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JCO Precis Oncol. 2019;3. doi: 10.1200/PO.18.00143. Epub 2019 Apr 11.

Expanded analysis of secondary germline findings from matched tumor/normal sequencing identifies additional clinically significant mutations.

Author information

1
Department of Investigational Cancer Therapeutics, The University of Texas MD Anderson Cancer Center, Houston, TX, USA.
2
Sheikh Khalifa Bin Zayed Al Nahyan Institute for Personalized Cancer Therapy, The University of Texas MD Anderson Cancer Center, Houston, TX, USA.
3
Department of Gynecologic Oncology and Reproductive Medicine, The University of Texas MD Anderson Cancer Center, Houston, TX, USA.
4
Program of Clinical Cancer Genetics, The University of Texas MD Anderson Cancer Center, Houston, TX, USA.
5
Department of Bioinformatics and Computational Biology, The University of Texas MD Anderson Cancer Center, Houston, TX, USA.
6
Department of Breast Medical Oncology, The University of Texas MD Anderson Cancer Center, Houston, TX, USA.
7
Department of Systems Biology, The University of Texas MD Anderson Cancer Center, Houston, TX, USA.
8
Department of Hematopathology, The University of Texas MD Anderson Cancer Center, Houston, TX, USA.
9
Department of Genomic Medicine, The University of Texas MD Anderson Cancer Center, Houston, TX, USA.
10
Department of Gastrointestinal Medical Oncology, The University of Texas MD Anderson Cancer Center, Houston, TX, USA.
11
Department of Surgical Oncology, The University of Texas MD Anderson Cancer Center, Houston, TX, USA.

Abstract

Background:

Next-generation sequencing (NGS) for tumor molecular profiling can reveal secondary germline pathogenic and likely pathogenic variants (LPV/PV). The American College of Medical Genetics (ACMG) recommends return of secondary results for a subset of 59 genes, but other genes with evidence of clinical utility are emerging. We previously reported that 4.3% of patients who underwent NGS of a targeted panel of 201 genes had LPV/PV based on the ACMG list. Here we report the frequency of additional germline cancer-related gene variants and discuss their clinical utility.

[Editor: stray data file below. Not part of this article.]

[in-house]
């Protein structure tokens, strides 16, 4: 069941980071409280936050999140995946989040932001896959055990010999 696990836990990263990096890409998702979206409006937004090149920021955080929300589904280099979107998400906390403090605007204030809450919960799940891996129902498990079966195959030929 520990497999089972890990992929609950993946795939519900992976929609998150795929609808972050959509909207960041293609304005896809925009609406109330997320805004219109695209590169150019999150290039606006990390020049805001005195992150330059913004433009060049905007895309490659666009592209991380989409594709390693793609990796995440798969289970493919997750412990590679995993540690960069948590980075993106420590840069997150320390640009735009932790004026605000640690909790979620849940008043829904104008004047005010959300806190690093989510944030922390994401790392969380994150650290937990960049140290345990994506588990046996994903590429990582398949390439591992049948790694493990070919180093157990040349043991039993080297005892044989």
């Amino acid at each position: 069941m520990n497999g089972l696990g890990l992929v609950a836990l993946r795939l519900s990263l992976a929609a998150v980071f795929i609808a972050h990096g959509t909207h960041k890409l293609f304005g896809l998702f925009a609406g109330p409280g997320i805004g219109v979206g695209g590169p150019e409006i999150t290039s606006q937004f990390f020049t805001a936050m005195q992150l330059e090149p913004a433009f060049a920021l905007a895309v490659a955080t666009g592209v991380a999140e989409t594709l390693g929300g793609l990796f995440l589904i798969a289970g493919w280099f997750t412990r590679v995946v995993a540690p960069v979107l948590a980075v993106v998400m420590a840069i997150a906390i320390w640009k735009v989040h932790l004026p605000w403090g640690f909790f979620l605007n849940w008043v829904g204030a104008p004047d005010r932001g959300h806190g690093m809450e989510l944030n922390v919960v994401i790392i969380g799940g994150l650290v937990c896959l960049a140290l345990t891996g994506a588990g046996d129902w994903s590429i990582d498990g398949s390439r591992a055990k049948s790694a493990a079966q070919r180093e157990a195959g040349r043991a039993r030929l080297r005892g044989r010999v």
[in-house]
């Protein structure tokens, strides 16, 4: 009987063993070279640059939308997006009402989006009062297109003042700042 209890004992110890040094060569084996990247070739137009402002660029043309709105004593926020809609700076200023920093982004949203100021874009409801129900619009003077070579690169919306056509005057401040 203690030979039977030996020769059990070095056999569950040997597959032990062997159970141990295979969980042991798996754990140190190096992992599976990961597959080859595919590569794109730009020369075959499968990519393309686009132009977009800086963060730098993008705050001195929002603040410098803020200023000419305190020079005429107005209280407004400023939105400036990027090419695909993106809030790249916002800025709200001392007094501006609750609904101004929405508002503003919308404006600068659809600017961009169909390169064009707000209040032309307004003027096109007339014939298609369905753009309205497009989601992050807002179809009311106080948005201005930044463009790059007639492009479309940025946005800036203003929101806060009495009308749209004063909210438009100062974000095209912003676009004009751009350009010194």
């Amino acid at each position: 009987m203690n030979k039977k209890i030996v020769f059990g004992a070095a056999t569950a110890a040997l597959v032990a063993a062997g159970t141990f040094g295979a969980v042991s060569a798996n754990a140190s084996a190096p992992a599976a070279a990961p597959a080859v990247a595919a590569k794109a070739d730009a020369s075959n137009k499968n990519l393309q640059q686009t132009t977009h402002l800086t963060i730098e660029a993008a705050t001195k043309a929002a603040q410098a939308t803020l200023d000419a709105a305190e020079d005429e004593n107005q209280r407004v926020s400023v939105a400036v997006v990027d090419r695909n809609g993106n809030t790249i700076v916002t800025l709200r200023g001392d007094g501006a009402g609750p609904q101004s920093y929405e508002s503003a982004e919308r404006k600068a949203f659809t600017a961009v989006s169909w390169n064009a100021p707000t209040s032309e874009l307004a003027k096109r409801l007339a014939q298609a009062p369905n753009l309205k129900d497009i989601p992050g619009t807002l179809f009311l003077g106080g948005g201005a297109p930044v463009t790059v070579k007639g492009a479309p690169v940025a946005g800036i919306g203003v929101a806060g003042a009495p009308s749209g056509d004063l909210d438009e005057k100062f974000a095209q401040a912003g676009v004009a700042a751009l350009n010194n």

Patients and Methods:

Matched tumor and germline DNA NGS of a targeted panel of 201 genes was performed in a research laboratory on samples from 1000 patients with advanced or metastatic solid tumors enrolled in a molecular testing protocol (NCT01772771). The frequency of germline LPV/PV in 54 cancer-related genes, beyond the genes in ACMG list, were analyzed.

Results:

Among 1000 patients who underwent tumor/normal DNA sequencing, 46 (4.6%) were found to have a germline LPV/PV in the following genes: AR-(5), ATM-(4), BAP1-(1), CDH1-(1), CDKN2A-(1), CHEK1-(2), CHEK2-(10), EGFR-(1), ERCC3-(4), ERCC5-(1), HNF1B-(1), HRAS-(1), MITF-(4), MLL3-(1), NF1-(3), PKHD1-(4), PTCH1-(1), and SMARCA4-(1). Thus, a total 8.7% of patients had an LPV/PV with 2 patients having 2 concomitant germline LPV/PV. Five mutations in high-penetrance hereditary cancer predisposition genes were selected to be returned to patients or their representatives: BAP1, CDH1, CDKN2A, EGFR, and SMARCA4.

Conclusions:

Broader genomic testing is likely to identify additional secondary pathogenic germline alterations, some with potential clinical utility for return to patients and their relatives. The recommended genes for which germline results should be returned are continually changing, warranting continued study.

KEYWORDS:

NGS; hereditary cancer-related genes; matched tumor/normal DNA; next-generation sequencing; secondary germline variants

PMID:
31517177
PMCID:
PMC6741435
[Available on 2020-04-11]
DOI:
10.1200/PO.18.00143

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